: Biden administration to cancel $9 billion in student debt for 125,000 borrowers

Roughly 125,000 borrowers will have $9 billion in student debt cancelled, the Biden administration announced Wednesday. 

The cohort receiving the relief includes three groups of borrowers who have been eligible to have their debt forgiven for years but struggled to access that benefit. They are public servants who have been working for the government or certain nonprofits for more than 10 years and paying on their student loans during that time; borrowers who have been in repayment on their loans for more than 20 years; and borrowers who are severely disabled. 

The announcement comes as payments are resuming this month for 28 million student-loan borrowers for the first time in three years, now that the pandemic-era payment pause has ended. Some have reported challenges enrolling in repayment plans and getting correct information from their servicers about their payment amounts. 

Student-loan borrower advocates had called on the Biden administration to wipe debt off the books for borrowers who are already eligible for cancellation under the law before resuming repayment. They’ve said that would help alleviate some of the strain the return to repayment is putting on the student-loan system. It wasn’t immediately clear whether borrowers who are part of Wednesday’s announcement will have their debt cancelled right away or need to wait for a period for the discharge to be processed. 

Wednesday’s announcement is distinct from the broad-based debt cancellation that’s grabbed headlines in recent months. Earlier this year, the Supreme Court struck down the Biden administration’s plan to cancel up to $20,000 in debt for borrowers earning less than $125,000.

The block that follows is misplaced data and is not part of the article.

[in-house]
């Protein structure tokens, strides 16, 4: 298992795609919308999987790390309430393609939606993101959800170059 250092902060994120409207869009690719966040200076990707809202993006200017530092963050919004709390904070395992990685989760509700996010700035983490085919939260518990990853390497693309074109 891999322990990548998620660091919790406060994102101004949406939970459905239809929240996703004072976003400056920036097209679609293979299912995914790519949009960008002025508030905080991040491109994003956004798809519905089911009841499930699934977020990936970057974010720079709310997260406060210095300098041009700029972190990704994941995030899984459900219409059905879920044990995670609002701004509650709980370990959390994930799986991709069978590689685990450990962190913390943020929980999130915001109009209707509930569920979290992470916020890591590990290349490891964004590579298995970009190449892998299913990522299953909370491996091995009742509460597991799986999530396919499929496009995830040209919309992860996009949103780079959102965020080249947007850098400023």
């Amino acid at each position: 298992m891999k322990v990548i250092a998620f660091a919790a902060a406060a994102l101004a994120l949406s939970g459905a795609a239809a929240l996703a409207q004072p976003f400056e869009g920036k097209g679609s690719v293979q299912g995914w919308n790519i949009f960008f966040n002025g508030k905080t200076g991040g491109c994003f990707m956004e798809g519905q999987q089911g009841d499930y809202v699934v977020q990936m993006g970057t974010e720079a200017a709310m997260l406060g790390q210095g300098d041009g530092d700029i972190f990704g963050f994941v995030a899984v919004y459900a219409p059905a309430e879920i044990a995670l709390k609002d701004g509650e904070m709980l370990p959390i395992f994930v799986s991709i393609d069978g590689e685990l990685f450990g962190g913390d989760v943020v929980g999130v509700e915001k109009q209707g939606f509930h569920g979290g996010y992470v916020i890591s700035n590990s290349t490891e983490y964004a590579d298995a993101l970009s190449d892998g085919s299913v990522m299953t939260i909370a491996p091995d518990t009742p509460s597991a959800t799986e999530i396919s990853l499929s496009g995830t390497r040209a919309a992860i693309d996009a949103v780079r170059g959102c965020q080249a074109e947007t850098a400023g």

Last week, officials provided more detail on President Joe Biden’s plan to take another stab at mass debt forgiveness. The process to determine the contours of that relief continues, with a set of meetings next week, and likely won’t be resolved for several months. 

Part of groups already eligible for relief under the law

The borrowers covered by Wednesday’s announcement are part of groups that were already entitled to debt cancellation under the law, but for years have struggled to access it due to paperwork and technicalities. Officials have faced pressure from advocates for years to smooth the path to relief for these borrowers. 

The group includes 53,000 borrowers who are receiving $5.2 billion in cancellations under the Public Service Loan Forgiveness program. That initiative allows borrowers who work for the government and certain nonprofits to have their student debt forgiven after at least 10 years of payments. 

But it was notoriously challenging to access. Roughly 1% of borrowers who applied for relief in the first years of the program actually had their debt cancelled. The Biden administration has taken steps to make it easier for borrowers who meet the spirit of the law to overcome technicalities that in the past had stymied their path to forgiveness.